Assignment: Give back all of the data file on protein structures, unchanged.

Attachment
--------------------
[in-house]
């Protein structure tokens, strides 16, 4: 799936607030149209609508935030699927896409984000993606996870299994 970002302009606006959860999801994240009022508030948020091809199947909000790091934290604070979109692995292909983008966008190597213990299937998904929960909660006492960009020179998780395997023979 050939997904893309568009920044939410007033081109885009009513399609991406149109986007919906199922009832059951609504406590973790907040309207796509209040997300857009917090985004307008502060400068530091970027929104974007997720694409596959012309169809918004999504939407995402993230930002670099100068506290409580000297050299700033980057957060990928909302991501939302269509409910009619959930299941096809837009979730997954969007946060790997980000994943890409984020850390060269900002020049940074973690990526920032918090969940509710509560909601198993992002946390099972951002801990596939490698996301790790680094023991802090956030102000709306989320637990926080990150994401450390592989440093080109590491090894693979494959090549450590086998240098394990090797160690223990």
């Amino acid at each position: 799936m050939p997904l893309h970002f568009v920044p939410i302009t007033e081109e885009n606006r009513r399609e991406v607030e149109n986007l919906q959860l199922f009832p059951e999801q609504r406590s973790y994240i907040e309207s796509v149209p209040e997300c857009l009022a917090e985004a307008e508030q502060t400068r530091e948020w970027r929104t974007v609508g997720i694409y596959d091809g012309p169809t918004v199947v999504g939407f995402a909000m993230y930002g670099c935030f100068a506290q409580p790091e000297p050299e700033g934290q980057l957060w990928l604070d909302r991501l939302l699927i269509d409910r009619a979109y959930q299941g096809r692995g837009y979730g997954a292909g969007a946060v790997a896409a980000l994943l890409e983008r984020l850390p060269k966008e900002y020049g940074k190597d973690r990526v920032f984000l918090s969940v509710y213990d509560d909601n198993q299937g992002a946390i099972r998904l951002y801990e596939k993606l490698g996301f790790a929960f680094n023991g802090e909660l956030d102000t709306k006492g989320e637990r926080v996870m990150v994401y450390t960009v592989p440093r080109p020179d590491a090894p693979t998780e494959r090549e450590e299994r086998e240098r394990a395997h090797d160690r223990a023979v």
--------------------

[in-house]
């Protein structure tokens, strides 16, 4: 799936607030149209609508935030699927896409984000993606996870299994 970002302009606006959860999801994240009022508030948020091809199947909000790091934290604070979109692995292909983008966008190597213990299937998904929960909660006492960009020179998780395997023979 050939997904893309568009920044939410007033081109885009009513399609991406149109986007919906199922009832059951609504406590973790907040309207796509209040997300857009917090985004307008502060400068530091970027929104974007997720694409596959012309169809918004999504939407995402993230930002670099100068506290409580000297050299700033980057957060990928909302991501939302269509409910009619959930299941096809837009979730997954969007946060790997980000994943890409984020850390060269900002020049940074973690990526920032918090969940509710509560909601198993992002946390099972951002801990596939490698996301790790680094023991802090956030102000709306989320637990926080990150994401450390592989440093080109590491090894693979494959090549450590086998240098394990090797160690223990």
């Amino acid at each position: 799936m050939p997904l893309h970002f568009v920044p939410i302009t007033e081109e885009n606006r009513r399609e991406v607030e149109n986007l919906q959860l199922f009832p059951e999801q609504r406590s973790y994240i907040e309207s796509v149209p209040e997300c857009l009022a917090e985004a307008e508030q502060t400068r530091e948020w970027r929104t974007v609508g997720i694409y596959d091809g012309p169809t918004v199947v999504g939407f995402a909000m993230y930002g670099c935030f100068a506290q409580p790091e000297p050299e700033g934290q980057l957060w990928l604070d909302r991501l939302l699927i269509d409910r009619a979109y959930q299941g096809r692995g837009y979730g997954a292909g969007a946060v790997a896409a980000l994943l890409e983008r984020l850390p060269k966008e900002y020049g940074k190597d973690r990526v920032f984000l918090s969940v509710y213990d509560d909601n198993q299937g992002a946390i099972r998904l951002y801990e596939k993606l490698g996301f790790a929960f680094n023991g802090e909660l956030d102000t709306k006492g989320e637990r926080v996870m990150v994401y450390t960009v592989p440093r080109p020179d590491a090894p693979t998780e494959r090549e450590e299994r086998e240098r394990a395997h090797d160690r223990a023979v």